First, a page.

Celtic manager Neil Lennon is not sure he needs to make any new signings ahead of their quest for 10 consecutive titles.
And the Hoops boss will wait and see how the transfer market develops amid the coronavirus pandemic.
Lennon is set to lose loan players Fraser Forster, Mohamed Elyounoussi and Moritz Bauer, while the likes of Jonny Hayes and Craig Gordon are soon out of contract.
Lennon would no doubt be keen to keep Forster if a deal can be done with Southampton and he has other players in his squad who could offer more next term.
Much could depend on how much interest develops in top goalscorer Odsonne Edouard and the Celtic manager is happy to survey the scene.
Lennon said: "We don't know how the transfer window is going to look and what length of time it will be, and what the budget is going to be, and what other clubs' budget is going to be as well.
"I am really happy with the squad, I am not sure we need to do a lot of rebuilding at all, if at all."
Monday's decision to call the Ladbrokes Premiership and declare Celtic champions has allowed Lennon to do some sort of planning.
"June 10 is the mandate, we can start training back in groups, whether that changes between now and then we don't know, but that's what we are aiming for," he said.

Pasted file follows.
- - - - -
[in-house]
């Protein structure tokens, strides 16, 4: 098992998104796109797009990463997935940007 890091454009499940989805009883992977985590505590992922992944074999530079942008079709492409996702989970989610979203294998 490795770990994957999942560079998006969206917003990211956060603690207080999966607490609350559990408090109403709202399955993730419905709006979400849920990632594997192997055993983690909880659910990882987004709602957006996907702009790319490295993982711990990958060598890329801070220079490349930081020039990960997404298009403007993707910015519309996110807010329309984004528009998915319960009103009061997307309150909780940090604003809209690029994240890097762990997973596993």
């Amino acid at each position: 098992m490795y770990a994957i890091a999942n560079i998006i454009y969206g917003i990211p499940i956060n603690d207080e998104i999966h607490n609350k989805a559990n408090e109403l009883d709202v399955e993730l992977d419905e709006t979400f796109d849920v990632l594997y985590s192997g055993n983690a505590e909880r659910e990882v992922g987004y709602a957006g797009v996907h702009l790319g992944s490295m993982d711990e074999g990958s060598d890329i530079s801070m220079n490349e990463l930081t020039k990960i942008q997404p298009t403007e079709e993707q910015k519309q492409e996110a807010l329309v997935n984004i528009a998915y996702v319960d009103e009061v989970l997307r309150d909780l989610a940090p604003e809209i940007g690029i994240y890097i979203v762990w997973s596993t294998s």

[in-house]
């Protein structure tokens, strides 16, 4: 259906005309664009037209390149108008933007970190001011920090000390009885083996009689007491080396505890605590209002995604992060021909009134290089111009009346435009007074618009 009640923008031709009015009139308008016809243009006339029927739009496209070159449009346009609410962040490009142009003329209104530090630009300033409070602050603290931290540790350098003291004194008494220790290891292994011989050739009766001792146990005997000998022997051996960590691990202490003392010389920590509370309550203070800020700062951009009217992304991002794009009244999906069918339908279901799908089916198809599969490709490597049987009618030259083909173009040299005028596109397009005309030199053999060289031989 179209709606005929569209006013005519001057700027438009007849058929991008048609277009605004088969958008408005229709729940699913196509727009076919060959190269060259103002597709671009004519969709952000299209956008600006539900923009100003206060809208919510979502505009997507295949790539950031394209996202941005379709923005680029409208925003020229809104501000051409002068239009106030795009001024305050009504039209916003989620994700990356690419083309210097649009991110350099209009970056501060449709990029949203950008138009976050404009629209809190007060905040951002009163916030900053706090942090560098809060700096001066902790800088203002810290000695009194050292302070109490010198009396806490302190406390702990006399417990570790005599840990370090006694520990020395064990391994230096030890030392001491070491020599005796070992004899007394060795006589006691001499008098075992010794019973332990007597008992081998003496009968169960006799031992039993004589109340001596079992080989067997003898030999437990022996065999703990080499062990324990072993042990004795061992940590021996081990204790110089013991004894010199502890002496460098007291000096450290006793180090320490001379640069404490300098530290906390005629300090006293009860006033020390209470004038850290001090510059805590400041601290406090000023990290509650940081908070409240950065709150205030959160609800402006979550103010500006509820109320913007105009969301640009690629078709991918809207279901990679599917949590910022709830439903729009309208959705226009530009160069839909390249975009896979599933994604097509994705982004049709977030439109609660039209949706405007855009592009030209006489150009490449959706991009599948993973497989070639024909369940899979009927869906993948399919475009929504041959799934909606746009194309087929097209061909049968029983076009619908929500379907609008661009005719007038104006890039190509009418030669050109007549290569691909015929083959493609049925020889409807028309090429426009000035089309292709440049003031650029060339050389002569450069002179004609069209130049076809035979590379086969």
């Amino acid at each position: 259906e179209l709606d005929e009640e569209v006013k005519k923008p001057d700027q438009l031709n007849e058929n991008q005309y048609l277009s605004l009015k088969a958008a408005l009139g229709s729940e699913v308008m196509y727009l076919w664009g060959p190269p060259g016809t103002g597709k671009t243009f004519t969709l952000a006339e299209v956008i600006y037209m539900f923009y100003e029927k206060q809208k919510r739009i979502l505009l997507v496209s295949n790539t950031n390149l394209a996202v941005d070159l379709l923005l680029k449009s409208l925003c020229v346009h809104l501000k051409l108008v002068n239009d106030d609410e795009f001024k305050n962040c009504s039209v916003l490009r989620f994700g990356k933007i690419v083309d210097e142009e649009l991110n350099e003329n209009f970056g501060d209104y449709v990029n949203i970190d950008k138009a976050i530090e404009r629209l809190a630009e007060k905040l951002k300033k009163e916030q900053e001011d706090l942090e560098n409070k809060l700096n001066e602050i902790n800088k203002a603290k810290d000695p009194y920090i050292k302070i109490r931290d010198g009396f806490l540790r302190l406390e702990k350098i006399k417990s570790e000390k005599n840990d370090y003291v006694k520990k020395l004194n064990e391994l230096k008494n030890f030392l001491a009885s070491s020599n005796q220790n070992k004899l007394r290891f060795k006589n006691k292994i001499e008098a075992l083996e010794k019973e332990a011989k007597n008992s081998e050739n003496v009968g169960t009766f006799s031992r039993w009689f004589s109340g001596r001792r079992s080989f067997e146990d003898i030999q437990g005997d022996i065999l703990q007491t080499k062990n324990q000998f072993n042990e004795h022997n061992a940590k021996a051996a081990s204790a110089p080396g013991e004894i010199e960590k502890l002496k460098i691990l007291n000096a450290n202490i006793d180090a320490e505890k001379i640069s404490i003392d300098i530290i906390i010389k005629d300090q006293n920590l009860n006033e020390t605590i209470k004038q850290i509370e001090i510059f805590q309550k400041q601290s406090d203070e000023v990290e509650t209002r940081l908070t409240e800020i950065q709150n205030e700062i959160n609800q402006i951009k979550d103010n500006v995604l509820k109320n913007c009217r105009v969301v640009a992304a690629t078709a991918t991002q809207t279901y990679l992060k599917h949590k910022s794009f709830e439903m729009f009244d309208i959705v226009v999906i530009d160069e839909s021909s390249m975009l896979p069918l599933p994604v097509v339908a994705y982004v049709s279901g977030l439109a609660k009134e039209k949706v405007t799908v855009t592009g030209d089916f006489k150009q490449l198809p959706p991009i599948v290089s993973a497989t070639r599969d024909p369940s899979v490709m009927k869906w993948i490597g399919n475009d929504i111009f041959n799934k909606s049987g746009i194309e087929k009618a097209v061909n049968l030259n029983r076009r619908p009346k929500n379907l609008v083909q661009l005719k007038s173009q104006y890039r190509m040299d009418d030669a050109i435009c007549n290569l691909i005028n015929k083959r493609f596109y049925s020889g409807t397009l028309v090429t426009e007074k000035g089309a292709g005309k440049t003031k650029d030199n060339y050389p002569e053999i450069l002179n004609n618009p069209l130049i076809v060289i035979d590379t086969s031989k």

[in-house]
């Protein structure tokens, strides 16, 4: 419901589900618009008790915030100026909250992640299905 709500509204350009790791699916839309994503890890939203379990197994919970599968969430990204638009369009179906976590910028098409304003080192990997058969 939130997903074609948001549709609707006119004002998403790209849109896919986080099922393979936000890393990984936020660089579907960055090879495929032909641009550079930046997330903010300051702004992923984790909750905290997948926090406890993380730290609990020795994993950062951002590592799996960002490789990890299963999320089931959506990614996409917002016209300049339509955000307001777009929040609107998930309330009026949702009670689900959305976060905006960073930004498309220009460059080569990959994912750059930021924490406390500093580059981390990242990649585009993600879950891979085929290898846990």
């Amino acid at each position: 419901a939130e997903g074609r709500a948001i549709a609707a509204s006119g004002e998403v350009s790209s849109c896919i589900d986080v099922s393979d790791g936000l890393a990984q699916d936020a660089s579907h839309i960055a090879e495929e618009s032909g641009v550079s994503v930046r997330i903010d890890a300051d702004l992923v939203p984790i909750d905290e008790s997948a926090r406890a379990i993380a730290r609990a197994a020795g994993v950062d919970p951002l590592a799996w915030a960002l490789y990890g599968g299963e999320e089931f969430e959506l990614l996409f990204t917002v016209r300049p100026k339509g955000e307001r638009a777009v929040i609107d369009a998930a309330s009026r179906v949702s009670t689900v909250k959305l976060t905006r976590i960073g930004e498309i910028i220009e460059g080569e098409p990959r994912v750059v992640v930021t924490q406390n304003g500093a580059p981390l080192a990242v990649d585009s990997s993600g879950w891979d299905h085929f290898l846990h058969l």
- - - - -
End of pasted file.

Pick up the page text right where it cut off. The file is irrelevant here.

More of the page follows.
"With the league finishing now we can hopefully get a start date for next season and look to build from that."
Meanwhile, the Scottish Football Association has closed the book on a long-standing disciplinary case against Rangers over their 2011-12 European licence.
Rangers were hit with two disciplinary charges in May 2018 relating to complying with Uefa rules, observing the principles of sportsmanship and "behaving towards the Scottish FA and other members with the utmost good faith".
The charges related to financial information given by Rangers to the SFA in the year before they went into administration and then liquidation. However, the Ibrox legal team successfully argued that the case would need to be dealt with by the Court of Arbitration for Sport.
After almost two years of deliberations and legal advice, the SFA board has unanimously decided not to pursue the case.